The judiciary has been urged to publicize court rulings since independence in order to set precedence for future court rulings.
This was revealed on Wednesday by Kathrin Maria Scherr, the Managing Director of Max Planck Foundation a Germany-based NGO supporting capacity building of law sector in South Sudan.
“What do we want to change? We want to support legal certainty in the country, transparency and openness from the side of the judiciary, making their judgement public so that the people know what the court ruled in cases,” Scherr said in an interview with The Dawn in Juba.
Max Planck Foundation provided 4400 copies of 2011 and 2012 law reports, and 2500 judicial circulars to the South Sudan Bar Association.
“We are embarking on a very important journey for South Sudan, we are hoping that this will provide more legal certainty and it will provide for better communication between the lawyers and the judiciary, and the judgments that are issued and also for the public to know what the line of jurisprudence is,” Scherr said.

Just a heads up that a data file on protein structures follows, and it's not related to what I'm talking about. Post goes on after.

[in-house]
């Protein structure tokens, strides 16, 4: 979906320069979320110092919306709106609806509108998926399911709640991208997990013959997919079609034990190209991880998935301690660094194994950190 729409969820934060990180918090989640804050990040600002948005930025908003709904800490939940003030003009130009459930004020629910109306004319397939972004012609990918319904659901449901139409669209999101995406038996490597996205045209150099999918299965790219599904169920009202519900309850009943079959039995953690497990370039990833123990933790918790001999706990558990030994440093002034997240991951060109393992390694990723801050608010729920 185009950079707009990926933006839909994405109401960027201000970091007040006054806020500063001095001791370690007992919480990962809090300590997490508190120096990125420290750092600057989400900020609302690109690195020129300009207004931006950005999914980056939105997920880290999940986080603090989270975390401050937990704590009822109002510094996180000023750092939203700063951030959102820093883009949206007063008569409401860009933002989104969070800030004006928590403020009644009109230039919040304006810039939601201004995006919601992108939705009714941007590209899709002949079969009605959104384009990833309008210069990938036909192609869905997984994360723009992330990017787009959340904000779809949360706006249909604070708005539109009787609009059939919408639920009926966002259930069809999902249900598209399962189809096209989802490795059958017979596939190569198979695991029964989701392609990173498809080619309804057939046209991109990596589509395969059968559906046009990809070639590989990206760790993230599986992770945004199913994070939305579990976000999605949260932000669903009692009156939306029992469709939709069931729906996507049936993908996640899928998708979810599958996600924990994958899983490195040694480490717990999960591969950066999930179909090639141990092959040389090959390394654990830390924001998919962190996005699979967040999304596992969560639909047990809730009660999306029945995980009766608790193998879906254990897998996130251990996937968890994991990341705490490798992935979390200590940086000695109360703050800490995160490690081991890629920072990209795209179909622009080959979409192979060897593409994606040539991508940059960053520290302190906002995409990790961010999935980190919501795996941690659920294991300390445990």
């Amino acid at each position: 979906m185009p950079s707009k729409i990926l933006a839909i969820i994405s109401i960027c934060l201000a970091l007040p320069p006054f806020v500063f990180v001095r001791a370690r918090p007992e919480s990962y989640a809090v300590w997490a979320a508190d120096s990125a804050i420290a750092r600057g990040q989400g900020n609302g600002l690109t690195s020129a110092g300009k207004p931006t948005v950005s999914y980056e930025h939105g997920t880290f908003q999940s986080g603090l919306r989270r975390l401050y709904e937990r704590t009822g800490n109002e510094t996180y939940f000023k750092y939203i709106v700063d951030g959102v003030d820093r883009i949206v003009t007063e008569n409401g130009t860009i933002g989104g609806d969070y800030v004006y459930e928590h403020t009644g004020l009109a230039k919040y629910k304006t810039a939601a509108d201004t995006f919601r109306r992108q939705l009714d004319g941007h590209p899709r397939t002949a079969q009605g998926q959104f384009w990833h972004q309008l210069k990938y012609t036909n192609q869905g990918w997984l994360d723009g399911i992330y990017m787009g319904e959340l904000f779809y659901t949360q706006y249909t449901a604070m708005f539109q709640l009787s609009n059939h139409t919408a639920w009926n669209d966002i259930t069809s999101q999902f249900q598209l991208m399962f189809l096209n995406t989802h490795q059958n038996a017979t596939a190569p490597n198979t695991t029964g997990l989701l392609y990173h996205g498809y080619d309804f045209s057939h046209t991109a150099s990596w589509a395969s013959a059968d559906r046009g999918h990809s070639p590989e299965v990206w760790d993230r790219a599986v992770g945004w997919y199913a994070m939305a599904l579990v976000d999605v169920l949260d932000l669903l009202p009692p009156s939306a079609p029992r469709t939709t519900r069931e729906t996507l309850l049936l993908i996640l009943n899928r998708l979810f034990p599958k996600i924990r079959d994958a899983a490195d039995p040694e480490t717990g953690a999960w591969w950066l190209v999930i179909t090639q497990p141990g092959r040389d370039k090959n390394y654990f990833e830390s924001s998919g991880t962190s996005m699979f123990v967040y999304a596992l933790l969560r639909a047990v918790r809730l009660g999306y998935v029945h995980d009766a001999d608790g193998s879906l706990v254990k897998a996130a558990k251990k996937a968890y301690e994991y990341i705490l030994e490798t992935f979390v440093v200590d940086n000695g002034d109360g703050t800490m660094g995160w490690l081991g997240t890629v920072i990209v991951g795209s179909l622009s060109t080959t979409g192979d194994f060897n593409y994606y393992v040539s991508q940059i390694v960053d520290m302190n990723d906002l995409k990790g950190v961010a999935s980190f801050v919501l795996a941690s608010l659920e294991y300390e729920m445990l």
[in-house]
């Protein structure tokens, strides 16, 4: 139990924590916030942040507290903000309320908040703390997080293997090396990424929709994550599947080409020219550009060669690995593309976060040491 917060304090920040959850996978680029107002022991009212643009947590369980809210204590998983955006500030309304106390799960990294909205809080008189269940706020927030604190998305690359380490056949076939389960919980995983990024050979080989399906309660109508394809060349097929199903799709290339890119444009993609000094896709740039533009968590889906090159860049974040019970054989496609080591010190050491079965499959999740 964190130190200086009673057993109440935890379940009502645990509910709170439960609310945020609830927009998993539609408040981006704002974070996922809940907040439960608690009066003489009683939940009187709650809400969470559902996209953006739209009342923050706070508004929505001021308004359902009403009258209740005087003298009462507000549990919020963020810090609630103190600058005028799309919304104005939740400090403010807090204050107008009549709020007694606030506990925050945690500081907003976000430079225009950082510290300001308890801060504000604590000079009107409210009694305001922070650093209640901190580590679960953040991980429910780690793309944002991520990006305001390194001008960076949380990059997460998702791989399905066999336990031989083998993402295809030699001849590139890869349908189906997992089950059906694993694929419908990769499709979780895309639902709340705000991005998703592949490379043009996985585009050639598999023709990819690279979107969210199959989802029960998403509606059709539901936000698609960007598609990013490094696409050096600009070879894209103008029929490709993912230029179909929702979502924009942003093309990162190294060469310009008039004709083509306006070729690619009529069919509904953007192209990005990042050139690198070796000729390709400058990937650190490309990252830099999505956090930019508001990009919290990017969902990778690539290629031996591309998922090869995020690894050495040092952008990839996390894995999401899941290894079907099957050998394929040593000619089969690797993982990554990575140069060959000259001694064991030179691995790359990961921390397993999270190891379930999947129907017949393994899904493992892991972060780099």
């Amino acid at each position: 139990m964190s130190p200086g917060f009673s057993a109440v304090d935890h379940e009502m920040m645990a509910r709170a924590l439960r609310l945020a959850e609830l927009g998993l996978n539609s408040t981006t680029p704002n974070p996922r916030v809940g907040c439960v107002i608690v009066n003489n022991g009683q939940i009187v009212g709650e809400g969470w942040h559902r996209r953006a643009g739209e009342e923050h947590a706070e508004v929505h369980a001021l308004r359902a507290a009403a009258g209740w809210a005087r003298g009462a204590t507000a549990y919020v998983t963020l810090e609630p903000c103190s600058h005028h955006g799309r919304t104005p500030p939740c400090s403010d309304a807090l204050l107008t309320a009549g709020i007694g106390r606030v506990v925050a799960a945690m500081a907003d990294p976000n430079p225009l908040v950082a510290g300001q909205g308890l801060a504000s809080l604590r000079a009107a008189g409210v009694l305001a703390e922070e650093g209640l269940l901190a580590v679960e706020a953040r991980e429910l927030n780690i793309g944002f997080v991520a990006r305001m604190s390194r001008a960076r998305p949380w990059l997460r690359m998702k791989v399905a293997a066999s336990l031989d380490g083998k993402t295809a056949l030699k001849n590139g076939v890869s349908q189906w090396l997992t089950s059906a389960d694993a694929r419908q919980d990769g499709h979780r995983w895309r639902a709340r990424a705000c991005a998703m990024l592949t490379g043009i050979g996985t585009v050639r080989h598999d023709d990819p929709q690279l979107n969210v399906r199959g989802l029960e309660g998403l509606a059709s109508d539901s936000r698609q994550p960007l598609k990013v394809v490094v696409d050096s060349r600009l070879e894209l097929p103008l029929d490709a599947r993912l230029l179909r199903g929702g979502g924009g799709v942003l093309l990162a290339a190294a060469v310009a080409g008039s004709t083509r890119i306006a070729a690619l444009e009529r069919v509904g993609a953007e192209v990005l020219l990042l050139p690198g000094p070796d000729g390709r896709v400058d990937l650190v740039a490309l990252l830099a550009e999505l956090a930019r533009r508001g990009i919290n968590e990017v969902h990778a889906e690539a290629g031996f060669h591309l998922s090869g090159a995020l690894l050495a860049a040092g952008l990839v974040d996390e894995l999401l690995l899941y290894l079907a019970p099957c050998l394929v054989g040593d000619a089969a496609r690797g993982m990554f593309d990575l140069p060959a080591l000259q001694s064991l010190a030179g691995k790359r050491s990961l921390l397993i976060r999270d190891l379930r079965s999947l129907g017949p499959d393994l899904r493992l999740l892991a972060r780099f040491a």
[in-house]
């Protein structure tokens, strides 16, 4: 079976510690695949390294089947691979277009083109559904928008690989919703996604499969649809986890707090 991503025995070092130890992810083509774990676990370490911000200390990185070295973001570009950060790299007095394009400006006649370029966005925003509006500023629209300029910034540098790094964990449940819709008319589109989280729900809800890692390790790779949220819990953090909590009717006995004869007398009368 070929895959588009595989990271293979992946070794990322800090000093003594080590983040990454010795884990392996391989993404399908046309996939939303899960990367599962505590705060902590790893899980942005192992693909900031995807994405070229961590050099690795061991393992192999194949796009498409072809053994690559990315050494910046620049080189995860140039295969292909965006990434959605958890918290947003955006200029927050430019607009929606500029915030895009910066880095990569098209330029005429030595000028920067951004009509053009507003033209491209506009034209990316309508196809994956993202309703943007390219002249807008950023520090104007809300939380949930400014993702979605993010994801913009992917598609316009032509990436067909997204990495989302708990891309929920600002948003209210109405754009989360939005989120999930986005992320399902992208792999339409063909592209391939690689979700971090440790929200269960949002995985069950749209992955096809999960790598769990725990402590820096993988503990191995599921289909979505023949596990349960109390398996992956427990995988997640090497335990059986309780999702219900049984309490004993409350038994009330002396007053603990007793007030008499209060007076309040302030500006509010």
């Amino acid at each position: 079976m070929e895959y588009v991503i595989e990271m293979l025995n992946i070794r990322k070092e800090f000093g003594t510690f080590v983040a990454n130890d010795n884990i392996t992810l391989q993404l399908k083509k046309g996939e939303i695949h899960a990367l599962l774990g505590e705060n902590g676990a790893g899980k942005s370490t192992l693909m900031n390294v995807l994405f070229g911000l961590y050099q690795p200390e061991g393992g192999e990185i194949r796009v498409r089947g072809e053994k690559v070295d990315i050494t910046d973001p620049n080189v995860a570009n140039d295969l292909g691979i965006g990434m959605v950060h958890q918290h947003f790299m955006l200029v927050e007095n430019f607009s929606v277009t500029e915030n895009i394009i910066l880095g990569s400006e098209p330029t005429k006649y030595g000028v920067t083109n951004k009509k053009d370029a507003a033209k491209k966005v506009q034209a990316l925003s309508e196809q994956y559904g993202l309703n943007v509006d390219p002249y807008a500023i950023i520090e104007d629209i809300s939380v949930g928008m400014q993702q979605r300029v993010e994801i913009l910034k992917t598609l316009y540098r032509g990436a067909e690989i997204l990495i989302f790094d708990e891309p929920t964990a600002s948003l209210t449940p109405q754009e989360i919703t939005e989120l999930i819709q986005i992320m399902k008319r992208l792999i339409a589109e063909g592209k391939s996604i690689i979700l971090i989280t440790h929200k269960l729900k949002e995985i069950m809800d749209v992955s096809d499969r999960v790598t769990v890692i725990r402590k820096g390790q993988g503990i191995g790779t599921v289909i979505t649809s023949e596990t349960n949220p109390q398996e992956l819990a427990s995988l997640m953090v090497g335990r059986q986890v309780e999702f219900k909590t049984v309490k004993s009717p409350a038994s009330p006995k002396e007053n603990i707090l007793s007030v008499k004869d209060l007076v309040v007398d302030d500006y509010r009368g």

She said publishing law reports for 2011 and 2012 and the judicial circulars from 2006 to present day has cost 100,000 US dollars.
“We are aiming in the coming years to publish full law reports up to present for South Sudan and the legal fraternity, they have a possibility to actually refer to judicial precedence, not only courts when they rule in similar cases but also for advocates and generally for people to know what is the line of jurisprudence coming from the highest court in this country,” Scherr said.
James El-Teib, the Chairperson for South Sudan Bar Association, said the law reports donated by Max Planck Foundation will help the bar association and the entire legal fraternity to cite past judgements in court rulings. “The law report is going to close a big gap, it was not easy for us to cite law report when it is not there, but now any lawyer will now be in position of citing it in every case that he or she will be presenting before t